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Delphi to Trim 11,500 Jobs

Auto parts: It also plans closures, cuts at nine plants under a massive restructuring.

March 30, 2001|From Associated Press

DETROIT — Delphi Automotive Systems Corp., the world's largest auto parts supplier, said Thursday it will cut 11,500 jobs under a massive restructuring plan prompted by a soft U.S. auto market that will leave its first-quarter earnings short of Wall Street forecasts.

While jettisoning 5% of its global work force, Delphi said it plans to sell, close or consolidate nine plants and cut staffing at more than 40 other sites as it exits what the company called "the weakest portion" of its businesses.

The planned job cuts affect 5,600 of Delphi's U.S. hourly workers, though the company said perhaps more than twice that number already are retirement-eligible. Delphi, which was spun off by General Motors Corp. in 1999, also will eliminate 2,000 white-collar workers nationwide and 3,900 more jobs outside the United States.

Delphi, based in the Detroit suburb of Troy, Mich., expects to eliminate the jobs through early retirements, layoffs and attrition.

"Every week of this quarter we have made reductions to output in an effort to match customer order flow" but have found such cutbacks not enough to stave off the planned restructuring, Chief Financial Officer Alan Dawes said.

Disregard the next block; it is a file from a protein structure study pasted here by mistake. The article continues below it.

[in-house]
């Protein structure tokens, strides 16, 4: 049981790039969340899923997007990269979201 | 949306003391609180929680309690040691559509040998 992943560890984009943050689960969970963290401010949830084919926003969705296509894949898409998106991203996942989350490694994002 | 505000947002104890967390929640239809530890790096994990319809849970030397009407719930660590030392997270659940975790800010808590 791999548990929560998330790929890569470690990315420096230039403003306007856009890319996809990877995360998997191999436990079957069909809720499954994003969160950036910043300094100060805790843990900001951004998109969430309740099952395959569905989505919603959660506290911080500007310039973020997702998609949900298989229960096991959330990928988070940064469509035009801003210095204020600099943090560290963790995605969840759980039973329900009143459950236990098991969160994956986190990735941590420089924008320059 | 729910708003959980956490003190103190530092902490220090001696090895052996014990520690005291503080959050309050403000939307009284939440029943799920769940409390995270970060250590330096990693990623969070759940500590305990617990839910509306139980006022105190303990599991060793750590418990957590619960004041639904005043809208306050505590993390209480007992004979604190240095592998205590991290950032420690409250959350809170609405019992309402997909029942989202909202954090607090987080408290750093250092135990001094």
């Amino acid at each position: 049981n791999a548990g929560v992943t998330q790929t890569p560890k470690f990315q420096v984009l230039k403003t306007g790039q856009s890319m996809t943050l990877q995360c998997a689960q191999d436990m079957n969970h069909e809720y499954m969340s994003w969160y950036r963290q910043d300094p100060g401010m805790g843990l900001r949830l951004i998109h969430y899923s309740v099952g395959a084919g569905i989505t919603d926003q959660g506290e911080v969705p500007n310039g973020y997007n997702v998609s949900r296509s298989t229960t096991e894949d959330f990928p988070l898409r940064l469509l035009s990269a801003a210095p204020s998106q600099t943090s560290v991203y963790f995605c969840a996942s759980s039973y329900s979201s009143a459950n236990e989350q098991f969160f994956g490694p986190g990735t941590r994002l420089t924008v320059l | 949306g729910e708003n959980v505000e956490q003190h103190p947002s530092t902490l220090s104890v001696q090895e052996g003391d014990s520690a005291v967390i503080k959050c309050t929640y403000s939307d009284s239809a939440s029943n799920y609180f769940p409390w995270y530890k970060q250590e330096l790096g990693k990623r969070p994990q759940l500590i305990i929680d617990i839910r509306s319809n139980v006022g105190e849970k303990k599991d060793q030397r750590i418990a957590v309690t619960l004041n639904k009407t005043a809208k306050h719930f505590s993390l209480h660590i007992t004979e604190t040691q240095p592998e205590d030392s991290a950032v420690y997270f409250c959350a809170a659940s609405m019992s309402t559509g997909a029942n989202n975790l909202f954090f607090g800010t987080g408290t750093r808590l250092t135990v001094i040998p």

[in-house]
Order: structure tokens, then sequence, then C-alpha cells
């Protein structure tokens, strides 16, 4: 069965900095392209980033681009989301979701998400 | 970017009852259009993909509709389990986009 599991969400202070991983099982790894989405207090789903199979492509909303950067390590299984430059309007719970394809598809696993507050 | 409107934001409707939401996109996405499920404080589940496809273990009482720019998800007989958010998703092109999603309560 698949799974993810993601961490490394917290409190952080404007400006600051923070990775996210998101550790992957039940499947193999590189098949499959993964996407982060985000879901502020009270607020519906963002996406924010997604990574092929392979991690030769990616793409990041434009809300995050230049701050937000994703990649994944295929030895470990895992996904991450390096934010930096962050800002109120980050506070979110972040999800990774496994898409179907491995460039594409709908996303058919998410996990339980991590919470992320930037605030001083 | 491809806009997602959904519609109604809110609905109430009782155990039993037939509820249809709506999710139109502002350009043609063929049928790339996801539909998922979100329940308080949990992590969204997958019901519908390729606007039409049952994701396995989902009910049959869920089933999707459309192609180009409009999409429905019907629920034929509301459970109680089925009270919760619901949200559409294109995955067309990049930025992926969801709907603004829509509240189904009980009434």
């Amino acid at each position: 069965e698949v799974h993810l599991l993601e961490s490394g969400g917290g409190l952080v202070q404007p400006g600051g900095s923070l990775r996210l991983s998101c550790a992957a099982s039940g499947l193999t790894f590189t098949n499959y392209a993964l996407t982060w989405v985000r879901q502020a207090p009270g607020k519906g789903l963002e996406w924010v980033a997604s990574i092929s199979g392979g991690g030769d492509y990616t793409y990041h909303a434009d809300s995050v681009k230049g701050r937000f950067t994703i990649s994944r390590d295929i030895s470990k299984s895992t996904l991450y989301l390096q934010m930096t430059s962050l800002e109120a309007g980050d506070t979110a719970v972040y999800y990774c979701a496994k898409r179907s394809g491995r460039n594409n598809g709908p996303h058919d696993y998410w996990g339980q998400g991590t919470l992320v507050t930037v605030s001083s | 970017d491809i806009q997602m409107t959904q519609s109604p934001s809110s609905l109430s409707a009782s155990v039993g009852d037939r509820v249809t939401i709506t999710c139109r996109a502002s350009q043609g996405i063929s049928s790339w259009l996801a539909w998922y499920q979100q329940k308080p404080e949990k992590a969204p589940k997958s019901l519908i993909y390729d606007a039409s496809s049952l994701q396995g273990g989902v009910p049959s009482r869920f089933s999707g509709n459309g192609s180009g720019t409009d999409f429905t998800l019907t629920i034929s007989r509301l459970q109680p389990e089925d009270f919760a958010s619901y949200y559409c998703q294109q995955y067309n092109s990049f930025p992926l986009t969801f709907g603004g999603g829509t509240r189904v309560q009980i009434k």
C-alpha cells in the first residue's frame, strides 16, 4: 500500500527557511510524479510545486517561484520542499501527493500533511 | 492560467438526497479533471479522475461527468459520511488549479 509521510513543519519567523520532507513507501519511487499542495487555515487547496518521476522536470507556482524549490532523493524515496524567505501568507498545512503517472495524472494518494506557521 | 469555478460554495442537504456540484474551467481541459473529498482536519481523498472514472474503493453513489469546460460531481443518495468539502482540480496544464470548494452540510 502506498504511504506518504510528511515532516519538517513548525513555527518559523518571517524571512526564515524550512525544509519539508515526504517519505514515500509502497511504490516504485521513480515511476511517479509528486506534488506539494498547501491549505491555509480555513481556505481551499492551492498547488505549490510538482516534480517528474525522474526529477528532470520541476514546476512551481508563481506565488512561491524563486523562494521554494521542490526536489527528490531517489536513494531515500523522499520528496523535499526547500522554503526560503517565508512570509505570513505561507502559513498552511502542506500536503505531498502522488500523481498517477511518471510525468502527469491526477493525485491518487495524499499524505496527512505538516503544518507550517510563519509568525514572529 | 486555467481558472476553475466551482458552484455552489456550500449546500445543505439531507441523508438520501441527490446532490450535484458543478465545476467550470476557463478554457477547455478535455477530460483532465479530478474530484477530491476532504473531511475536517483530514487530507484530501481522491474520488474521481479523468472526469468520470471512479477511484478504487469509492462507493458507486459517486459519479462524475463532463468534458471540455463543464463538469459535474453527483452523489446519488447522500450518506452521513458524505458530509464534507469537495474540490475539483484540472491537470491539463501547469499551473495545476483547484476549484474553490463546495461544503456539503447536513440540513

Delphi plans to take a first-quarter charge of $400 million for the restructuring, which it expects to complete within a year.

Excluding the charge, Delphi may break even in the first quarter or post a loss of as much as 9 cents, Dawes said. Analysts were expecting a 17-cent profit, according to First Call/Thomson Financial.

Delphi predicted revenue of $6.4 billion to $6.5 billion for the quarter, down $100 million to $150 million from what had been forecast in January. In the year-earlier quarter, the company earned 57 cents a share on revenue of $7.8 billion.

Also Thursday, auto parts maker Federal-Mogul Corp. warned it expects a first-quarter operating loss of about 65 cents a share, much larger than the 37 cents analysts predicted.

The Southfield, Mich.-based company expects revenue to fall nearly 13% to $1.4 billion. Last month, Federal-Mogul said it would cut 1,210 salaried workers--or 8.6% of its global white-collar ranks.

Delphi shares rose 58 cents to close at $14.52; Federal Mogul was off a penny at $3.20, both on the New York Stock Exchange.

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